*Contributed collaborative post
How often does your body talk? The truth is that your body is constantly talking to you, a symbiotic loop of feedback about your health and wellbeing which is a valuable insight.
The trouble is, most of us are too busy to listen. In fact, we train ourselves to actively ignore these cues from our body. We’re all so busy and our lives are full of so many commitments and caring responsibilities that somehow our own health can seem like a mere inconvenience, rather than one of our greatest assets.
We don’t want to spend the time on considering our health, and so we tune out of what our bodies are trying to signal, ignore symptoms which we should be addressing, and chalk up generic health failings to simply being tired or busy, rather than as clues to a puzzle.
While this is entirely understandable, especially as some symptoms can be fairly nebulous, it’s not a good idea. Small health niggles can seem insignificant in isolation, but when taken together can be a clue to a real matter of ill health. In addition, small concerns can often multiply and get much worse, and what would have been a matter of routine treatment to begin within becomes something much more serious over time.
Reconnecting With Your Body
Instead of automatically dismissing small health concerns, we should be prioritising paying attention to things which seem unusual, out of the ordinary or which can’t be easily explained. With any concerns, it’s important to book in with your health professional as soon as possible to either have the concern explained or to start an appropriate course of treatment without delay.
We need to become our own health advocates – scheduling regular check-ups, not just with your primary physician but with other professionals such as chiropractors, physiotherapists, opticians and dentists. Begin by acknowledging that, no matter how busy life is, your continued good health is a fundamental pillar of your life, and that time dedicated to your physical, mental and emotional wellbeing is an important investment to make in one of the foundations of your life. Often learning the practice of mindfulness – even just for a few minutes each day – can help us to retune and reconnect with our bodies and what they have to say to us.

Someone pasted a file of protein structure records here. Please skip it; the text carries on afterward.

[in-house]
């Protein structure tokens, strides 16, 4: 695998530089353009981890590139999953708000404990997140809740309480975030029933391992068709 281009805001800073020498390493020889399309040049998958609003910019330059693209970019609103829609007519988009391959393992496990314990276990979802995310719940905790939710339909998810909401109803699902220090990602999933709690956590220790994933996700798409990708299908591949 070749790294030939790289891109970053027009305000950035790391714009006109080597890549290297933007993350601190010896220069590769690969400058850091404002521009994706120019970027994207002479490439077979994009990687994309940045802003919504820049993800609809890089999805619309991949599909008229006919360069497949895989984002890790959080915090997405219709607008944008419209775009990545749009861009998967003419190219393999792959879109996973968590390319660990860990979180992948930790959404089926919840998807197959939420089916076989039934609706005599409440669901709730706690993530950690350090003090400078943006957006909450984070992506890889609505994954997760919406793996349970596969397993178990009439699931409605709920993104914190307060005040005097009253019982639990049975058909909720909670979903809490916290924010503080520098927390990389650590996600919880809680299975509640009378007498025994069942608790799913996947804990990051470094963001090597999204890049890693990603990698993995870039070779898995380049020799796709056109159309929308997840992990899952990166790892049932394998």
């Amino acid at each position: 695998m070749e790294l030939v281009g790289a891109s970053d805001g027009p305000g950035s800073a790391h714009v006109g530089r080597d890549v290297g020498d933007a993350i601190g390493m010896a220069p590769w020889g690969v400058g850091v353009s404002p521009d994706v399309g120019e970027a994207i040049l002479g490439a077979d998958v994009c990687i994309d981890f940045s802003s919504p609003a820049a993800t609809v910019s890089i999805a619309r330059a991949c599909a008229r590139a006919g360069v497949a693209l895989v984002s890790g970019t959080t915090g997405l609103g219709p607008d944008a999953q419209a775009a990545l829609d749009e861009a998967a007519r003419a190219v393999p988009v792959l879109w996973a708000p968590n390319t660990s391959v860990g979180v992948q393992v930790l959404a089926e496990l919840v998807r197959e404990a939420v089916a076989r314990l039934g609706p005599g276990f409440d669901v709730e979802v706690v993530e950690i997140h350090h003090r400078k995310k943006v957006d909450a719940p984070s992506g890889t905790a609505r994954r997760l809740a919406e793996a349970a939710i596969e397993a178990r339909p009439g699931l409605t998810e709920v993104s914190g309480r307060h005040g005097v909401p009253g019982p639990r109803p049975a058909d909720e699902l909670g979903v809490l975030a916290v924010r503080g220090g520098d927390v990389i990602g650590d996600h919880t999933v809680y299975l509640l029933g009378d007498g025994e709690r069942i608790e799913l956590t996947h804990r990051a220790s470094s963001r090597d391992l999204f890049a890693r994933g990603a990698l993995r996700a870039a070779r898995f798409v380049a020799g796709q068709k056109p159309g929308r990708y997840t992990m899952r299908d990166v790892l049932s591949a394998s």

Shortness of breath is one of those things which are soon forgotten or dismissed when it’s over – but it’s very important to follow up on, especially if they are accompanied by recurring fatigue. Losing breath can be a sign of a wide range of issues – from a simple virus to something more complex and insidious such as anxiety – or even heart diseases.
If you persistently experience this with no obvious stimulus such as intense exercise. Heart disease in younger people is a worrying trend that needs prompt and responsive treatment, as timely help is essential and can even be lifesaving. Doctors can perform additional tests to determine the reasons behind these symptoms and the consequences of ignoring them can be severe, so make sure you get them investigated quickly.
Ringing In Your Ears
We have all experienced tinnitus from time to time – that annoying ringing in your ears after a sudden loud noise or going to a concert – but if yours is persistent and doesn’t seem to have any particular trigger, it doesn’t have to be written off as ‘just one of those things’. If it’s especially bad and persistent, tinnitus can lead to mental health conditions such as insomnia, anxiety, depression or relationship problems. The condition is relatively straightforward to put right with tinnitus treatment and can really improve your quality of life when you do.
Insomnia is an epidemic in our always-on, 24 hour culture, and so we seem to accept it as a given. In fact, sleeplessness should be the exception rather than the rule, and not getting enough rest can lead to a huge range of mental and physical health issues – from fertility issues to diabetes, mood disorders and gaining weight – that can become serious. Women can be especially vulnerable to this because they tend to juggle so many roles and are susceptible to hormone fluctuations.
Start by addressing any sleep hygiene issues – the room where you take your rest needs to be dark – try installing blackout blinds or wearing a sleep mask – on the cooler side, and free of any blue-light emitting electronic devices which disrupt the body’s production of melatonin, the hormone which sends us to sleep. Invest in a quality mattress and bedding. If you still can’t drop off and there’s not an identifiable cause, or you wake up feeling consistently unrefreshed, there could be an issue like sleep apnoea at play, so make sure you seek support.